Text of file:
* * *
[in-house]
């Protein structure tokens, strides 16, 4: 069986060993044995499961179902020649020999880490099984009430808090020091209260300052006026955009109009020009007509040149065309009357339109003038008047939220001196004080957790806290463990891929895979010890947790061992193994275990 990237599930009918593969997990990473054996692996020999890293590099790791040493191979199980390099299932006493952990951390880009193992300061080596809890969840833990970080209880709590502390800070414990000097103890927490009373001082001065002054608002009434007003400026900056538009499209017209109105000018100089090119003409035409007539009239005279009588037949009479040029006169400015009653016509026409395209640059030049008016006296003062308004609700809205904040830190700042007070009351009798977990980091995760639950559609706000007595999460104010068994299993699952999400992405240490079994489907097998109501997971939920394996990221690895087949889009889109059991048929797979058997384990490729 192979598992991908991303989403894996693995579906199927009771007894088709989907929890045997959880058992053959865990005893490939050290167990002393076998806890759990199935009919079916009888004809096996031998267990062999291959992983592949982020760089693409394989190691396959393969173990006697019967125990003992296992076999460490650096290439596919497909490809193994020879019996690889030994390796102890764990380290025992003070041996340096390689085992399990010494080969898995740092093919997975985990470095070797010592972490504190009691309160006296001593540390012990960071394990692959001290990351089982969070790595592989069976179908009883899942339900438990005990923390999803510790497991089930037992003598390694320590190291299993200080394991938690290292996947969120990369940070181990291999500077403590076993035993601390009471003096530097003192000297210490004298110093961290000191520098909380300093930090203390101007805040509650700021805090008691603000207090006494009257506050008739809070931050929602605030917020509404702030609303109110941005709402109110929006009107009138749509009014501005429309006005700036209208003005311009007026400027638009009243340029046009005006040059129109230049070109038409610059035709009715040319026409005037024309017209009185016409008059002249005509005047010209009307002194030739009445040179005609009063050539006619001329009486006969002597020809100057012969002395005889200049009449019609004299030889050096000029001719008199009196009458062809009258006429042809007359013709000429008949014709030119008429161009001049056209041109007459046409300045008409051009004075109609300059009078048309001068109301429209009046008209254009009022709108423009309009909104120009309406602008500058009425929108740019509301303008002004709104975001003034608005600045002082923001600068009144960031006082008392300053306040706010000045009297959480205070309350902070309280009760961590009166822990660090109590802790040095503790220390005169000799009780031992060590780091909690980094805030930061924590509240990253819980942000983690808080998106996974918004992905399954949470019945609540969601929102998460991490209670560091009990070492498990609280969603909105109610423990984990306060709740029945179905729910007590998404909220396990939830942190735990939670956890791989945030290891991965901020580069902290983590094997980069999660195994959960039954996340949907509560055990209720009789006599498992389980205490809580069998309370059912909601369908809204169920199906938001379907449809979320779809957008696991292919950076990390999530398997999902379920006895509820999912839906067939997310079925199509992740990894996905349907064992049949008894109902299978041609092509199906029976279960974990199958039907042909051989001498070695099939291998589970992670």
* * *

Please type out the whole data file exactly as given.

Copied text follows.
[in-house]
């Protein structure tokens, strides 16, 4: 069986060993044995499961179902020649020999880490099984009430808090020091209260300052006026955009109009020009007509040149065309009357339109003038008047939220001196004080957790806290463990891929895979010890947790061992193994275990 990237599930009918593969997990990473054996692996020999890293590099790791040493191979199980390099299932006493952990951390880009193992300061080596809890969840833990970080209880709590502390800070414990000097103890927490009373001082001065002054608002009434007003400026900056538009499209017209109105000018100089090119003409035409007539009239005279009588037949009479040029006169400015009653016509026409395209640059030049008016006296003062308004609700809205904040830190700042007070009351009798977990980091995760639950559609706000007595999460104010068994299993699952999400992405240490079994489907097998109501997971939920394996990221690895087949889009889109059991048929797979058997384990490729 192979598992991908991303989403894996693995579906199927009771007894088709989907929890045997959880058992053959865990005893490939050290167990002393076998806890759990199935009919079916009888004809096996031998267990062999291959992983592949982020760089693409394989190691396959393969173990006697019967125990003992296992076999460490650096290439596919497909490809193994020879019996690889030994390796102890764990380290025992003070041996340096390689085992399990010494080969898995740092093919997975985990470095070797010592972490504190009691309160006296001593540390012990960071394990692959001290990351089982969070790595592989069976179908009883899942339900438990005990923390999803510790497991089930037992003598390694320590190291299993200080394991938690290292996947969120990369940070181990291999500077403590076993035993601390009471003096530097003192000297210490004298110093961290000191520098909380300093930090203390101007805040509650700021805090008691603000207090006494009257506050008739809070931050929602605030917020509404702030609303109110941005709402109110929006009107009138749509009014501005429309006005700036209208003005311009007026400027638009009243340029046009005006040059129109230049070109038409610059035709009715040319026409005037024309017209009185016409008059002249005509005047010209009307002194030739009445040179005609009063050539006619001329009486006969002597020809100057012969002395005889200049009449019609004299030889050096000029001719008199009196009458062809009258006429042809007359013709000429008949014709030119008429161009001049056209041109007459046409300045008409051009004075109609300059009078048309001068109301429209009046008209254009009022709108423009309009909104120009309406602008500058009425929108740019509301303008002004709104975001003034608005600045002082923001600068009144960031006082008392300053306040706010000045009297959480205070309350902070309280009760961590009166822990660090109590802790040095503790220390005169000799009780031992060590780091909690980094805030930061924590509240990253819980942000983690808080998106996974918004992905399954949470019945609540969601929102998460991490209670560091009990070492498990609280969603909105109610423990984990306060709740029945179905729910007590998404909220396990939830942190735990939670956890791989945030290891991965901020580069902290983590094997980069999660195994959960039954996340949907509560055990209720009789006599498992389980205490809580069998309370059912909601369908809204169920199906938001379907449809979320779809957008696991292919950076990390999530398997999902379920006895509820999912839906067939997310079925199509992740990894996905349907064992049949008894109902299978041609092509199906029976279960974990199958039907042909051989001498070695099939291998589970992670």